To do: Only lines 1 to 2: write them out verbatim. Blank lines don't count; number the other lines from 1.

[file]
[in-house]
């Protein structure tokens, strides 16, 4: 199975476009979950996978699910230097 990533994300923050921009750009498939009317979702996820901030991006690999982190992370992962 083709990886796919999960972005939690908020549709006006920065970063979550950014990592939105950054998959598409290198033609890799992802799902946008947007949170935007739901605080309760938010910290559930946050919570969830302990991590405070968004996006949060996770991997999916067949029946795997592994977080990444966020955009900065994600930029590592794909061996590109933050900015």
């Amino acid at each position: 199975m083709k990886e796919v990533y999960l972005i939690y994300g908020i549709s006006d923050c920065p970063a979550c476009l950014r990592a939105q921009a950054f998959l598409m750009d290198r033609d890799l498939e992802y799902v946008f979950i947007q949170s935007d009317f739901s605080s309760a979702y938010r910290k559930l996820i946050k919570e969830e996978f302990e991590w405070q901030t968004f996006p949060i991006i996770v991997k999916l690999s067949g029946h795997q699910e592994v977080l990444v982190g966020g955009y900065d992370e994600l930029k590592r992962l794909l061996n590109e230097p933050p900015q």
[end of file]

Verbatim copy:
[in-house]
């Protein structure tokens, strides 16, 4: 199975476009979950996978699910230097 990533994300923050921009750009498939009317979702996820901030991006690999982190992370992962 083709990886796919999960972005939690908020549709006006920065970063979550950014990592939105950054998959598409290198033609890799992802799902946008947007949170935007739901605080309760938010910290559930946050919570969830302990991590405070968004996006949060996770991997999916067949029946795997592994977080990444966020955009900065994600930029590592794909061996590109933050900015």